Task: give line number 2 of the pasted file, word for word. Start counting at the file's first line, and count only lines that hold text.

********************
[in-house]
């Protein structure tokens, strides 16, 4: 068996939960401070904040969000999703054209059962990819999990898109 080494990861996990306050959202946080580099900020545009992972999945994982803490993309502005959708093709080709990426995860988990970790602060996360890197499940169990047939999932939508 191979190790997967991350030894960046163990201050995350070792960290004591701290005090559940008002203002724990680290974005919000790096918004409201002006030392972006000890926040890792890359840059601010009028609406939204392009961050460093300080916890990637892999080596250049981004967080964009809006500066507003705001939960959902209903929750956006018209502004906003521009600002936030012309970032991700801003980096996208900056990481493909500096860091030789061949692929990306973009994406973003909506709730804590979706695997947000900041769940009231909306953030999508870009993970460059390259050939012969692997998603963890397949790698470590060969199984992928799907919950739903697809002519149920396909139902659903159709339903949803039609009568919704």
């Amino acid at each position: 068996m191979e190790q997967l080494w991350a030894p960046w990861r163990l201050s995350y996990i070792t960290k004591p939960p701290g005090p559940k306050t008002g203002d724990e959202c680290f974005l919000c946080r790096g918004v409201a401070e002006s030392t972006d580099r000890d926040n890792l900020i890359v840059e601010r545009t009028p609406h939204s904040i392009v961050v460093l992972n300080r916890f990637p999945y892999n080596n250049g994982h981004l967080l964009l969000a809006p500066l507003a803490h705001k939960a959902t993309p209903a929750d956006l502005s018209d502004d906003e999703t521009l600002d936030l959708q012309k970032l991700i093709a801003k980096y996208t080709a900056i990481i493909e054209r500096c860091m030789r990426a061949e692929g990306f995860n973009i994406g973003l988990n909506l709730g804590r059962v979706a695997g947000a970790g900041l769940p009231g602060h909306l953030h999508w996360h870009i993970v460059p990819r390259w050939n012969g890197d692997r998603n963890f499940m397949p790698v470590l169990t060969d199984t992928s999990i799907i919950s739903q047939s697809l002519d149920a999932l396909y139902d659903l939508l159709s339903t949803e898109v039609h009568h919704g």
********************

């Protein structure tokens, strides 16, 4: 068996939960401070904040969000999703054209059962990819999990898109 080494990861996990306050959202946080580099900020545009992972999945994982803490993309502005959708093709080709990426995860988990970790602060996360890197499940169990047939999932939508 191979190790997967991350030894960046163990201050995350070792960290004591701290005090559940008002203002724990680290974005919000790096918004409201002006030392972006000890926040890792890359840059601010009028609406939204392009961050460093300080916890990637892999080596250049981004967080964009809006500066507003705001939960959902209903929750956006018209502004906003521009600002936030012309970032991700801003980096996208900056990481493909500096860091030789061949692929990306973009994406973003909506709730804590979706695997947000900041769940009231909306953030999508870009993970460059390259050939012969692997998603963890397949790698470590060969199984992928799907919950739903697809002519149920396909139902659903159709339903949803039609009568919704």